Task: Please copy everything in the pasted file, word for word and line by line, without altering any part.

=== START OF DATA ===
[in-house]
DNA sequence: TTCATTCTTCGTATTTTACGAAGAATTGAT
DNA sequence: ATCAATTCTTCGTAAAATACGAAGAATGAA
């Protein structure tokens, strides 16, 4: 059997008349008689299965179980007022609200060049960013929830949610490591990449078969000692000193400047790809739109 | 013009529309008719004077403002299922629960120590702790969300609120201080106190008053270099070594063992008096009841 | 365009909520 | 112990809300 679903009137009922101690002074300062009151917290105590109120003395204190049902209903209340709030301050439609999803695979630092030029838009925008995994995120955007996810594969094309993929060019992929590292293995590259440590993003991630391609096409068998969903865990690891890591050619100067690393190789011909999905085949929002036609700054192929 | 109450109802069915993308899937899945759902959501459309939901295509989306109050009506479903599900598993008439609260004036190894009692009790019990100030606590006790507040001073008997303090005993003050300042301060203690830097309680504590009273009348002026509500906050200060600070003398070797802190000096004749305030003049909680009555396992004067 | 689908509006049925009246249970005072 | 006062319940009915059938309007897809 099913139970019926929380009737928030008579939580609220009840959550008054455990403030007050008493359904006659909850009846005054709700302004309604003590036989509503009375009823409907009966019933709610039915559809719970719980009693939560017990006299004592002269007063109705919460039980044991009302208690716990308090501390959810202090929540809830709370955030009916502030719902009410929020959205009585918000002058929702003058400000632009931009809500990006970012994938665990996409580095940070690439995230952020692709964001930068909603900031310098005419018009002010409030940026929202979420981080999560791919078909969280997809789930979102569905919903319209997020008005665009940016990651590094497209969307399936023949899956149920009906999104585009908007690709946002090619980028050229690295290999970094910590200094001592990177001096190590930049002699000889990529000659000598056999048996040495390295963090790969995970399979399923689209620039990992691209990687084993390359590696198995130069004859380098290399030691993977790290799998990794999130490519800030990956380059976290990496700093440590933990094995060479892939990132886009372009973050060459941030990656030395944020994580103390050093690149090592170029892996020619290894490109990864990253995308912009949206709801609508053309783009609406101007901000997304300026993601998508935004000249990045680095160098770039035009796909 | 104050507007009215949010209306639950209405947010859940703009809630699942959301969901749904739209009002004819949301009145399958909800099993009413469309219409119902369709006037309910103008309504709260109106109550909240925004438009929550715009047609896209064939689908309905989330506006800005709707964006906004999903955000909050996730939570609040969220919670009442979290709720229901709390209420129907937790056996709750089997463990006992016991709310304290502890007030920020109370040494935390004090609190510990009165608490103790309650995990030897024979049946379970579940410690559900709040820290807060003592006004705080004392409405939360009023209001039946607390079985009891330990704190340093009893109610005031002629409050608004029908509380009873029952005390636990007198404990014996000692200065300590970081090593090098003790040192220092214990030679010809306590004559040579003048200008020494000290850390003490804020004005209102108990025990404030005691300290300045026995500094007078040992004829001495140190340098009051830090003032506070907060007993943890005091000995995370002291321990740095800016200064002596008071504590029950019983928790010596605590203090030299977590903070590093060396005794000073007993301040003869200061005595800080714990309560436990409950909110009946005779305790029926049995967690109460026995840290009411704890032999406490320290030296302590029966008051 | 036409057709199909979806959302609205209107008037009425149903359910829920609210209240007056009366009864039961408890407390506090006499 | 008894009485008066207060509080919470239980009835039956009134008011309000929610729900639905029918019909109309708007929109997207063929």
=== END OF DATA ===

[in-house]
DNA sequence: TTCATTCTTCGTATTTTACGAAGAATTGAT
DNA sequence: ATCAATTCTTCGTAAAATACGAAGAATGAA
């Protein structure tokens, strides 16, 4: 059997008349008689299965179980007022609200060049960013929830949610490591990449078969000692000193400047790809739109 | 013009529309008719004077403002299922629960120590702790969300609120201080106190008053270099070594063992008096009841 | 365009909520 | 112990809300 679903009137009922101690002074300062009151917290105590109120003395204190049902209903209340709030301050439609999803695979630092030029838009925008995994995120955007996810594969094309993929060019992929590292293995590259440590993003991630391609096409068998969903865990690891890591050619100067690393190789011909999905085949929002036609700054192929 | 109450109802069915993308899937899945759902959501459309939901295509989306109050009506479903599900598993008439609260004036190894009692009790019990100030606590006790507040001073008997303090005993003050300042301060203690830097309680504590009273009348002026509500906050200060600070003398070797802190000096004749305030003049909680009555396992004067 | 689908509006049925009246249970005072 | 006062319940009915059938309007897809 099913139970019926929380009737928030008579939580609220009840959550008054455990403030007050008493359904006659909850009846005054709700302004309604003590036989509503009375009823409907009966019933709610039915559809719970719980009693939560017990006299004592002269007063109705919460039980044991009302208690716990308090501390959810202090929540809830709370955030009916502030719902009410929020959205009585918000002058929702003058400000632009931009809500990006970012994938665990996409580095940070690439995230952020692709964001930068909603900031310098005419018009002010409030940026929202979420981080999560791919078909969280997809789930979102569905919903319209997020008005665009940016990651590094497209969307399936023949899956149920009906999104585009908007690709946002090619980028050229690295290999970094910590200094001592990177001096190590930049002699000889990529000659000598056999048996040495390295963090790969995970399979399923689209620039990992691209990687084993390359590696198995130069004859380098290399030691993977790290799998990794999130490519800030990956380059976290990496700093440590933990094995060479892939990132886009372009973050060459941030990656030395944020994580103390050093690149090592170029892996020619290894490109990864990253995308912009949206709801609508053309783009609406101007901000997304300026993601998508935004000249990045680095160098770039035009796909 | 104050507007009215949010209306639950209405947010859940703009809630699942959301969901749904739209009002004819949301009145399958909800099993009413469309219409119902369709006037309910103008309504709260109106109550909240925004438009929550715009047609896209064939689908309905989330506006800005709707964006906004999903955000909050996730939570609040969220919670009442979290709720229901709390209420129907937790056996709750089997463990006992016991709310304290502890007030920020109370040494935390004090609190510990009165608490103790309650995990030897024979049946379970579940410690559900709040820290807060003592006004705080004392409405939360009023209001039946607390079985009891330990704190340093009893109610005031002629409050608004029908509380009873029952005390636990007198404990014996000692200065300590970081090593090098003790040192220092214990030679010809306590004559040579003048200008020494000290850390003490804020004005209102108990025990404030005691300290300045026995500094007078040992004829001495140190340098009051830090003032506070907060007993943890005091000995995370002291321990740095800016200064002596008071504590029950019983928790010596605590203090030299977590903070590093060396005794000073007993301040003869200061005595800080714990309560436990409950909110009946005779305790029926049995967690109460026995840290009411704890032999406490320290030296302590029966008051 | 036409057709199909979806959302609205209107008037009425149903359910829920609210209240007056009366009864039961408890407390506090006499 | 008894009485008066207060509080919470239980009835039956009134008011309000929610729900639905029918019909109309708007929109997207063929």